SUCCESS PARTIAL FAILURE
In summary, transactions MAY be created in any state. However, valid state transitions are as follows:
- INITIAL state may transition to PENDING, SETTLED or FAILURE.
- PENDING state may transition to SETTLED, SUCCESS, PARTIAL or FAILURE.
- SETTLED state may transition to SUCCESS, PARTIAL or FAILURE.
- SUCCESS, PARTIAL and FAILURE states are final and may not transition.
IFEX messages function to create, modify or describe financial transactions between two or more parties. All IFEX messages are equivalent in the sense that they may be viewed as attempts by the originating party to modify the perception (state) that one or more remote parties hold regarding the financial transaction in question.
Creation and modification of financial transactions may be made either `by decree' or `by negotiation'.
- Messages made by decree are those in which a message is sent with no attempt to negotiate acceptability to or input from the receiving party.
- Messages made by negotiation are those in which an attempt is made to negotiate the acceptance of, or some input from the receiving party. In this case, the desired state change may require remote confirmation and therefore may not occur immediately, or at all.
IFEX supports the following message identification strategies.
- No Identification
In situations where message identification is not required (such as real time, 'execute or forget' transaction scenarios running over reliable transports), IFEX allows the exclusion of any form of IFEX message identifier.
- Sequential Message Identifiers (SMI)
Use of sequential identifiers enables playback or network error recovery for IFEX feeds (high volume messages sent by decree), such as those deployed in broadcast or multicast (one-to-many) topologies for financial market data distribution.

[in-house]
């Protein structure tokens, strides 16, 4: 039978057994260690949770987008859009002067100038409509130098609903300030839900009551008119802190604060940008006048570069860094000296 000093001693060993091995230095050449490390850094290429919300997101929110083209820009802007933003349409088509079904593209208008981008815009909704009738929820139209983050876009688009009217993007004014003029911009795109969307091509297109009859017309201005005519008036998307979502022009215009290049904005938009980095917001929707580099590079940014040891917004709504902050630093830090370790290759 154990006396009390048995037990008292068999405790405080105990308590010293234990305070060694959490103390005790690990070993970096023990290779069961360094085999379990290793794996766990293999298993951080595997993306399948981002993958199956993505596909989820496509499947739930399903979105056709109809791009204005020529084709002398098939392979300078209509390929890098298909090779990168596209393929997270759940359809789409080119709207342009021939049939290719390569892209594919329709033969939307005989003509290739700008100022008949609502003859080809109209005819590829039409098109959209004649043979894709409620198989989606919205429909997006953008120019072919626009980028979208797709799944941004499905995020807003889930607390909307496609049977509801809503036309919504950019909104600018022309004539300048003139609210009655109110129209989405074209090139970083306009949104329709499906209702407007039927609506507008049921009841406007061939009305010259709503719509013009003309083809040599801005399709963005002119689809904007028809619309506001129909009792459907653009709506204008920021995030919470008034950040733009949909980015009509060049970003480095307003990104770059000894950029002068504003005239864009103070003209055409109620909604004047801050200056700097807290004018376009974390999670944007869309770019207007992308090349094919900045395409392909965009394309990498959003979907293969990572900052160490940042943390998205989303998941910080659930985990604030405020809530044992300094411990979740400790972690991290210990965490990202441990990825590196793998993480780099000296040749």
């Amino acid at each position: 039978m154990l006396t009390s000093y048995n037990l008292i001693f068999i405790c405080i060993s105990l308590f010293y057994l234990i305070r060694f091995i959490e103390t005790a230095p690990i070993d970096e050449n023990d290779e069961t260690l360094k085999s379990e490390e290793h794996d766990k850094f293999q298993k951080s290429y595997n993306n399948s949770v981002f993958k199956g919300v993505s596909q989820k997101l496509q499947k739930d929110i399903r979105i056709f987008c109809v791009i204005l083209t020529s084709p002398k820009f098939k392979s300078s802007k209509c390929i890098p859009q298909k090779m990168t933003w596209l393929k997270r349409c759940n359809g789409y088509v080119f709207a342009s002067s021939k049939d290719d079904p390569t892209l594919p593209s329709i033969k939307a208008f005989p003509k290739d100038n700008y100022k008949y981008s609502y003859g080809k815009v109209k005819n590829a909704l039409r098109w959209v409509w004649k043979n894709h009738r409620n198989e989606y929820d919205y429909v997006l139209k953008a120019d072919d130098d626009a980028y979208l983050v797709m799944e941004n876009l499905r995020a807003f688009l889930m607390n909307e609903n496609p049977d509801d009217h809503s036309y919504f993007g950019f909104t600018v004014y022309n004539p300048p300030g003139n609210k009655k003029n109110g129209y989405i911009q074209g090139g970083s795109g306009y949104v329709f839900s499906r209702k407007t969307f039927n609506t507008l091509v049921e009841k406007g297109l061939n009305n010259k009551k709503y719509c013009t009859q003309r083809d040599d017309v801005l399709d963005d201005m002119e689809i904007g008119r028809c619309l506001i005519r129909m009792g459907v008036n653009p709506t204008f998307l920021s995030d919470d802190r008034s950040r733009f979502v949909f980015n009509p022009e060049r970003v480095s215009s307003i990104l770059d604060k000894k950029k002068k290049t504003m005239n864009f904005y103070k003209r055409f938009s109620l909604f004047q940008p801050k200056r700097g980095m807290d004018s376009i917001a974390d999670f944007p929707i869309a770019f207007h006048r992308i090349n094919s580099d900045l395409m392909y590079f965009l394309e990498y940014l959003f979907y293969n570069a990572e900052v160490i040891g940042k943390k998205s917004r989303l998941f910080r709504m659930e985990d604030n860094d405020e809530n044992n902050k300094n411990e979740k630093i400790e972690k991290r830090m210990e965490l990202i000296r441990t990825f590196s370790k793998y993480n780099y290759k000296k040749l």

- Arbitrary Message Identifiers (AMI)
Use of arbitrary identifiers enables message identification and reference for scenarios where deployment of non-predictable (non-sequential) identifiers is preferred for security, legacy systems integration or some other reason.
- Request for Quotation (RFQ)
Requests the receiving party or parties to provide a Quotation (QUO) regarding their capacity to execute AND/OR interest in executing the described transaction; as opposed to actually requesting its Execution (EXE).
- Quotation (QUO)
Issued in response to a Request for Quotation (RFQ) message, this message describes the sending party's capacity to execute AND/OR interest in executing the transaction described in a prior Quotation (QUO).
- Execution (EXE)
Transactions are exclusively requested to be performed (ie: moved from Pre State to Live State) via this message type. An EXR and/or RPT will follow from the recipient node.
- Execution Response (EXR)
A response pertaining to an IFEX Message of the Execution (EXE) type, typically confirming execution or transitioning the transaction to FAILED state.
- Request for Report (RFR)
Requests a report (RPT) regarding the status of a particular transaction from a remote party.
- Report (RPT)
Except for the Execution response (EXR) message type in response to an Execution (EXE) message, any party wishing to inform another of transaction status changes MUST utilize this message type.
In recognition of the disparate nature of financial network identifiers and to avoid lock-in
, IFEX does not mandate a particular party identification strategy. However, implementations SHOULD support the specification of financial endpoints via [IIBAN
- other types (open support)
- formal identifiers (references human and organizational entities)
- allow general classes only
- allow definition of specific vocabularies outside
of spec., but referenced.
Kinda like ICMP in IP... reviewed ICMP RFC and came up with the following notes.
- distinguish between nodes and gateways as per ICMP???
potentially useful for settlement path policy
restrictions; see 11/0 below. no need to be explicit
if this is the handling style.
- option to define as a secondary protocol, in a similar